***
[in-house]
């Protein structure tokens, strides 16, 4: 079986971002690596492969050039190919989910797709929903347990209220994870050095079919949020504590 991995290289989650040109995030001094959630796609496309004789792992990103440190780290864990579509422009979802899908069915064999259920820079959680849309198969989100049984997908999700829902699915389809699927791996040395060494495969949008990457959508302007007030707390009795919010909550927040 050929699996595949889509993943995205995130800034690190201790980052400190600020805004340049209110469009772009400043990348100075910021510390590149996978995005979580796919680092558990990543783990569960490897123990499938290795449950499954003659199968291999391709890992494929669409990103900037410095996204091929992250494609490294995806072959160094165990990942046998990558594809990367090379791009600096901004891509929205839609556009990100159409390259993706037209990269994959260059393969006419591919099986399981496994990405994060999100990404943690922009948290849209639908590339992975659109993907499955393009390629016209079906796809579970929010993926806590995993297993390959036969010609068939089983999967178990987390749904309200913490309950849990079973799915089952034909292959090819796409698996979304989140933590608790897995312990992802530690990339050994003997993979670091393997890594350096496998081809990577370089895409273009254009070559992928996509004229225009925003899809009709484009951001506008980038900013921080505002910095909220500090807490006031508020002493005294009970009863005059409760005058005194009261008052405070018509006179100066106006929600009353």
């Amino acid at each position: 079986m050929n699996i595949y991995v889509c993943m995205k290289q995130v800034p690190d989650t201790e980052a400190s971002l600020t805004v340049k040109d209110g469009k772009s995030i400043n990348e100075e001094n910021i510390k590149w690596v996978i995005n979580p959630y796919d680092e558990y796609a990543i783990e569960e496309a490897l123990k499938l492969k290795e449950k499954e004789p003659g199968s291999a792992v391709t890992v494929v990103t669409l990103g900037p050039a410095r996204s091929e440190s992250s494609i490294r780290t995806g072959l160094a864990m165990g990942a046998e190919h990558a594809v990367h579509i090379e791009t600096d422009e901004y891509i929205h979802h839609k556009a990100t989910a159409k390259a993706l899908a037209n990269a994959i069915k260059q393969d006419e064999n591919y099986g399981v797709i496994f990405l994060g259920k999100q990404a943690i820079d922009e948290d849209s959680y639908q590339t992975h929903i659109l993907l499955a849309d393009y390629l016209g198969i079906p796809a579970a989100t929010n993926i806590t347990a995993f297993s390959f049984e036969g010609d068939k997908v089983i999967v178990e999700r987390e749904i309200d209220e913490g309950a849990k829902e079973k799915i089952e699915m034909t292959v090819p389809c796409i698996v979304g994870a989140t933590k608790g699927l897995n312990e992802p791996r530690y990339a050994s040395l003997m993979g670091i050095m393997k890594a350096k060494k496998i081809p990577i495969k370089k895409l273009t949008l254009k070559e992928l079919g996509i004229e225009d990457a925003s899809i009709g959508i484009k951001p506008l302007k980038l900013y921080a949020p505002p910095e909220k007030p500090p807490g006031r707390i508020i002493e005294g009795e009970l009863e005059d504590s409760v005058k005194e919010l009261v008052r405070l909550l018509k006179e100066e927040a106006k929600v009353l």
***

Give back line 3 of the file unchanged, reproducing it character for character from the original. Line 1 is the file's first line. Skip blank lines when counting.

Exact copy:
């Amino acid at each position: 079986m050929n699996i595949y991995v889509c993943m995205k290289q995130v800034p690190d989650t201790e980052a400190s971002l600020t805004v340049k040109d209110g469009k772009s995030i400043n990348e100075e001094n910021i510390k590149w690596v996978i995005n979580p959630y796919d680092e558990y796609a990543i783990e569960e496309a490897l123990k499938l492969k290795e449950k499954e004789p003659g199968s291999a792992v391709t890992v494929v990103t669409l990103g900037p050039a410095r996204s091929e440190s992250s494609i490294r780290t995806g072959l160094a864990m165990g990942a046998e190919h990558a594809v990367h579509i090379e791009t600096d422009e901004y891509i929205h979802h839609k556009a990100t989910a159409k390259a993706l899908a037209n990269a994959i069915k260059q393969d006419e064999n591919y099986g399981v797709i496994f990405l994060g259920k999100q990404a943690i820079d922009e948290d849209s959680y639908q590339t992975h929903i659109l993907l499955a849309d393009y390629l016209g198969i079906p796809a579970a989100t929010n993926i806590t347990a995993f297993s390959f049984e036969g010609d068939k997908v089983i999967v178990e999700r987390e749904i309200d209220e913490g309950a849990k829902e079973k799915i089952e699915m034909t292959v090819p389809c796409i698996v979304g994870a989140t933590k608790g699927l897995n312990e992802p791996r530690y990339a050994s040395l003997m993979g670091i050095m393997k890594a350096k060494k496998i081809p990577i495969k370089k895409l273009t949008l254009k070559e992928l079919g996509i004229e225009d990457a925003s899809i009709g959508i484009k951001p506008l302007k980038l900013y921080a949020p505002p910095e909220k007030p500090p807490g006031r707390i508020i002493e005294g009795e009970l009863e005059d504590s409760v005058k005194e919010l009261v008052r405070l909550l018509k006179e100066e927040a106006k929600v009353l």